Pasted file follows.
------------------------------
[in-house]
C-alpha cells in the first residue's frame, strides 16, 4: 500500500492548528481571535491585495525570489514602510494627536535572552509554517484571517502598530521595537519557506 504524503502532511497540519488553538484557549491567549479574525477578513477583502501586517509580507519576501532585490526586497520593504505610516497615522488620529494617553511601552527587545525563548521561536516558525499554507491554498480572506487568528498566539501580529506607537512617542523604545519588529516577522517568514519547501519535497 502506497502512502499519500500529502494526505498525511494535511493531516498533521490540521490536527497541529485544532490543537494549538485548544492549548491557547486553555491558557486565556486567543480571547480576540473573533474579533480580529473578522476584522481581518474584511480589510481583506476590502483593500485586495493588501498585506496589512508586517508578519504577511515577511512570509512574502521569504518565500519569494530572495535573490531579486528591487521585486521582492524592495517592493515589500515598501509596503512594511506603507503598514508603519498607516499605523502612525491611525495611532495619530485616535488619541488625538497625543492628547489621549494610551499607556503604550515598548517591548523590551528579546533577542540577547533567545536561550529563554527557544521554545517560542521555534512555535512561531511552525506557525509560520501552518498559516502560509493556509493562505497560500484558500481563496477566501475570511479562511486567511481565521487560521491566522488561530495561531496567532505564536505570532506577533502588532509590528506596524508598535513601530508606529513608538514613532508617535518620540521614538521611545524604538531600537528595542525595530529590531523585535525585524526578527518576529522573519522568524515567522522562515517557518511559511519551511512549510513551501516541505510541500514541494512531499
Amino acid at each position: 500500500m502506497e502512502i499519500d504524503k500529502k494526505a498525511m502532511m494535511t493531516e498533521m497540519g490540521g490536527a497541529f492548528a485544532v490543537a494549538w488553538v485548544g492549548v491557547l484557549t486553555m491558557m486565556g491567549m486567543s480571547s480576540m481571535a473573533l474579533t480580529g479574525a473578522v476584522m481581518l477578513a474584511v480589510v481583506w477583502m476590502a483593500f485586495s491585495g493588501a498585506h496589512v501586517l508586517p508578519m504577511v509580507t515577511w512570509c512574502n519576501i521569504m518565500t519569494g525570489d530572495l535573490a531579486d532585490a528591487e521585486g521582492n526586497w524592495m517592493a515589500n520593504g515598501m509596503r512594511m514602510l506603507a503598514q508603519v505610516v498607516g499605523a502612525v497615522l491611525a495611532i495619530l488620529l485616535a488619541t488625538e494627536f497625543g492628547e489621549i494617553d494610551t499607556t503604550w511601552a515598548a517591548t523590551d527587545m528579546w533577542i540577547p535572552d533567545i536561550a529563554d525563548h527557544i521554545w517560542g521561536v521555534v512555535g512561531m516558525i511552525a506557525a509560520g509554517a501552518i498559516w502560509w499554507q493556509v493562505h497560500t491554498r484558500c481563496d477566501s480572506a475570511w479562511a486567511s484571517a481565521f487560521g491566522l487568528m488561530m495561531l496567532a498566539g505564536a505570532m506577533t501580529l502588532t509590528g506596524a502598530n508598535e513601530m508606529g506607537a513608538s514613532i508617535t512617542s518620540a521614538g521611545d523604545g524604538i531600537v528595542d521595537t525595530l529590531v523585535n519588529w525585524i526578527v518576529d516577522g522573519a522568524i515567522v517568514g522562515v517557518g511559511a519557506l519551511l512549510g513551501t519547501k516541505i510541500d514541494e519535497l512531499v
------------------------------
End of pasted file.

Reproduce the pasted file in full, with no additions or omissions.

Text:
[in-house]
C-alpha cells in the first residue's frame, strides 16, 4: 500500500492548528481571535491585495525570489514602510494627536535572552509554517484571517502598530521595537519557506 504524503502532511497540519488553538484557549491567549479574525477578513477583502501586517509580507519576501532585490526586497520593504505610516497615522488620529494617553511601552527587545525563548521561536516558525499554507491554498480572506487568528498566539501580529506607537512617542523604545519588529516577522517568514519547501519535497 502506497502512502499519500500529502494526505498525511494535511493531516498533521490540521490536527497541529485544532490543537494549538485548544492549548491557547486553555491558557486565556486567543480571547480576540473573533474579533480580529473578522476584522481581518474584511480589510481583506476590502483593500485586495493588501498585506496589512508586517508578519504577511515577511512570509512574502521569504518565500519569494530572495535573490531579486528591487521585486521582492524592495517592493515589500515598501509596503512594511506603507503598514508603519498607516499605523502612525491611525495611532495619530485616535488619541488625538497625543492628547489621549494610551499607556503604550515598548517591548523590551528579546533577542540577547533567545536561550529563554527557544521554545517560542521555534512555535512561531511552525506557525509560520501552518498559516502560509493556509493562505497560500484558500481563496477566501475570511479562511486567511481565521487560521491566522488561530495561531496567532505564536505570532506577533502588532509590528506596524508598535513601530508606529513608538514613532508617535518620540521614538521611545524604538531600537528595542525595530529590531523585535525585524526578527518576529522573519522568524515567522522562515517557518511559511519551511512549510513551501516541505510541500514541494512531499
Amino acid at each position: 500500500m502506497e502512502i499519500d504524503k500529502k494526505a498525511m502532511m494535511t493531516e498533521m497540519g490540521g490536527a497541529f492548528a485544532v490543537a494549538w488553538v485548544g492549548v491557547l484557549t486553555m491558557m486565556g491567549m486567543s480571547s480576540m481571535a473573533l474579533t480580529g479574525a473578522v476584522m481581518l477578513a474584511v480589510v481583506w477583502m476590502a483593500f485586495s491585495g493588501a498585506h496589512v501586517l508586517p508578519m504577511v509580507t515577511w512570509c512574502n519576501i521569504m518565500t519569494g525570489d530572495l535573490a531579486d532585490a528591487e521585486g521582492n526586497w524592495m517592493a515589500n520593504g515598501m509596503r512594511m514602510l506603507a503598514q508603519v505610516v498607516g499605523a502612525v497615522l491611525a495611532i495619530l488620529l485616535a488619541t488625538e494627536f497625543g492628547e489621549i494617553d494610551t499607556t503604550w511601552a515598548a517591548t523590551d527587545m528579546w533577542i540577547p535572552d533567545i536561550a529563554d525563548h527557544i521554545w517560542g521561536v521555534v512555535g512561531m516558525i511552525a506557525a509560520g509554517a501552518i498559516w502560509w499554507q493556509v493562505h497560500t491554498r484558500c481563496d477566501s480572506a475570511w479562511a486567511s484571517a481565521f487560521g491566522l487568528m488561530m495561531l496567532a498566539g505564536a505570532m506577533t501580529l502588532t509590528g506596524a502598530n508598535e513601530m508606529g506607537a513608538s514613532i508617535t512617542s518620540a521614538g521611545d523604545g524604538i531600537v528595542d521595537t525595530l529590531v523585535n519588529w525585524i526578527v518576529d516577522g522573519a522568524i515567522v517568514g522562515v517557518g511559511a519557506l519551511l512549510g513551501t519547501k516541505i510541500d514541494e519535497l512531499v